Neighbourhood Watches could be established by polling neighbours, residents directly and meetings, which were often ad hoc and/or spontaneous or planned. Neighbourhood Watches could be independent of Residents Associations or were aligned to them. A local SNT officer would then visit the elected local coordinator and verify the membership of the watch regardless of whether that watch was member of a local residents association. I really prefer this method and I helped establish over 100 watches in Tower Hamlets with that method.

Some Neighbourhoods do not have any Residents Associations and so Neighbourhood Watch could be the only organisation available to disucss crime in an area.

When I was voted as Chair person of the Tower Hamlets Neighbourhood Watch Association, this happened during an open meeting held at Bethnal Green Police station and I was democratically elected.

Now the system has changed in that it is only open to Chairs of local SNT panels to become eligible to chair the Tower Hamlets Neighbourhood Watch group.

The chair of my local SNT panel, Chris Weavers, also mentioned that there is a plan to register all Residents Associations with Neighbourhood Watch as members.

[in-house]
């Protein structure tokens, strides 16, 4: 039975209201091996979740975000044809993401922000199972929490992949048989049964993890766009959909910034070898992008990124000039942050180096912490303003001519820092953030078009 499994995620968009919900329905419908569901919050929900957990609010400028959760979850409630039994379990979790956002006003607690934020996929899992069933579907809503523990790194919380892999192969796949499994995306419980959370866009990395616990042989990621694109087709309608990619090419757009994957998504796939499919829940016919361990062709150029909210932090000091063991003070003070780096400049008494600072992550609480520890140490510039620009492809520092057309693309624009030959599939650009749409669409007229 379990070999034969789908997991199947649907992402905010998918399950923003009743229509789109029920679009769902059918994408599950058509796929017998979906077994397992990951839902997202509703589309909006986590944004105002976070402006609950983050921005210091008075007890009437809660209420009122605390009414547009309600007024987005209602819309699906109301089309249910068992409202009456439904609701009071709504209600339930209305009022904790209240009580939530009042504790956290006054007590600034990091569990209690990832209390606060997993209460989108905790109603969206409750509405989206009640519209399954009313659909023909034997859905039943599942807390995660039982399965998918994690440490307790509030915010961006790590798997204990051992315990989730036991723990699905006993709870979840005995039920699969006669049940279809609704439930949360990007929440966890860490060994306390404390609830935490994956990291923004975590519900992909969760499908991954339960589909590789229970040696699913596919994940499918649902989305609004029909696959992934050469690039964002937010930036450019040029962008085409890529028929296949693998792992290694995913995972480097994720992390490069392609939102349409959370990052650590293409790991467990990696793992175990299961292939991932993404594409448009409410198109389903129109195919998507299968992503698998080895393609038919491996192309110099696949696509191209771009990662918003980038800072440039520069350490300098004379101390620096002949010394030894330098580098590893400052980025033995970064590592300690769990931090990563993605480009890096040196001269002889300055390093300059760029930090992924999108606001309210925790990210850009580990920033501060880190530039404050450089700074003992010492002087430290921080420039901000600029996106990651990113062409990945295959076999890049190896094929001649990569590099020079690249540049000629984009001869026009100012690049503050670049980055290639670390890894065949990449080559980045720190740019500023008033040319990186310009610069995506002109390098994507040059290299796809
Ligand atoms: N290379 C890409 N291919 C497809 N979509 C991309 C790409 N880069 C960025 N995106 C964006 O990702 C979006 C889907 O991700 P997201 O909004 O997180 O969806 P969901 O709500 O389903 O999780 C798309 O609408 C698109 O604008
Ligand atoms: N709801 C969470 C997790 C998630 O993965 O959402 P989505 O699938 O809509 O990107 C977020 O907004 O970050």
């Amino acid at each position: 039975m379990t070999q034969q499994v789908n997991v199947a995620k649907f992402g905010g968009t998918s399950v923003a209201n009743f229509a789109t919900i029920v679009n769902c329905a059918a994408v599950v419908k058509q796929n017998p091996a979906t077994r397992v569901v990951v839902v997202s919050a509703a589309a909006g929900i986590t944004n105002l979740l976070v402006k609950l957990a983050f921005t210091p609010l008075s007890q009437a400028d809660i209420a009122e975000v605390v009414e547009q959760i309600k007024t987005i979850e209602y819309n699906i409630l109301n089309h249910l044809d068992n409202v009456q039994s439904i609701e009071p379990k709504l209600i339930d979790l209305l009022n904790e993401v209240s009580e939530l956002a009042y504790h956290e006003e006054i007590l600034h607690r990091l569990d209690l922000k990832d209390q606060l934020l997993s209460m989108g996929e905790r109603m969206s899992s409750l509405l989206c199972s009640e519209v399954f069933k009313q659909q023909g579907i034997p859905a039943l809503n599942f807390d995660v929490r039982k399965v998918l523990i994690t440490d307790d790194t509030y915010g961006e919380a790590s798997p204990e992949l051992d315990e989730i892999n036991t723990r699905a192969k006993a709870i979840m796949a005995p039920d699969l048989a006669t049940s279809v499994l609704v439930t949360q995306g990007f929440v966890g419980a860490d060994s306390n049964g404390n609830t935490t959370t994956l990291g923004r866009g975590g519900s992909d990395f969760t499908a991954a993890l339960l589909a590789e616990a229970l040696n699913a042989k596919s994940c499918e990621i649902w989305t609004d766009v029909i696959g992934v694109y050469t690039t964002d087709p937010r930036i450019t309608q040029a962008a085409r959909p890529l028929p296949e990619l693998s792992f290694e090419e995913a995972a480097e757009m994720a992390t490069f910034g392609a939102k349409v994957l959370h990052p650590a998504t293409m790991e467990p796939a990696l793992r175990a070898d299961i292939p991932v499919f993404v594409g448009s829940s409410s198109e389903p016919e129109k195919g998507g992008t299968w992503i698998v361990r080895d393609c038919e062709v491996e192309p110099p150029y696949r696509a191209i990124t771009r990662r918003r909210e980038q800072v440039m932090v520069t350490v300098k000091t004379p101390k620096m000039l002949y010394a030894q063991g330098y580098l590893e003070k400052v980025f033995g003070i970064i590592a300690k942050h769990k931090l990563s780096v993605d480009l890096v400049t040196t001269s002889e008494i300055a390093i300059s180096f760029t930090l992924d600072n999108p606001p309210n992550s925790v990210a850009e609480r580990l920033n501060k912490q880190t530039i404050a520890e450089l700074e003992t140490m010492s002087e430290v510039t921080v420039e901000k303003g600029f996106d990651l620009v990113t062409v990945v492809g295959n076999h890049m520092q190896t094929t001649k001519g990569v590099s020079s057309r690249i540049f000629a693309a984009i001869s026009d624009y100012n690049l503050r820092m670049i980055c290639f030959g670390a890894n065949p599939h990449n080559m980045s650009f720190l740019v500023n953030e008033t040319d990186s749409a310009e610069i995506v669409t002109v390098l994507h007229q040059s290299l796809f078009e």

I have strong reservations against this plan because there are privacy and consent laws, which must be observed. Also some areas do not have Residents Associations and some residents are not able to attend SNT panel meetings.

At the moment all Neighbourhood Watch members or those interested in it, are encouraged to register with OWL, a messaging system now in place. OWL is created by Direct Path solutions, which is(according to an email received on 29/12/19 from Gary Fenton) not associated with Zen hosting services. Jon Shapiro the chair of the Tower Hamlets Safer Neighbourhood Board has decided that my ability to help with Neighbourhood Watch in Tower Hamlets has to be determined during a private coffee meeting, which I declined.

This way of determining suitability for Neighbourhood Watch activities is not a democratic system and I am refusing to get involved with it further. I believe that Neighbourhood Watch should be determined by local residents and those local residents should have the choice to elect whom they want to be in charge and who is directly accountable to the national Neighbourhood Watch system.

The whole system of Neighbourhood Watch was independently run and tailored around the needs of local residents to fight crime. Local Safer Neighbourhood Officers usually are in direct communications with Neighbourhood Watches.

The good news is, that anybody can report crime anonymously or directly via the Met Police  and does not need to be associated with any organisation to do so.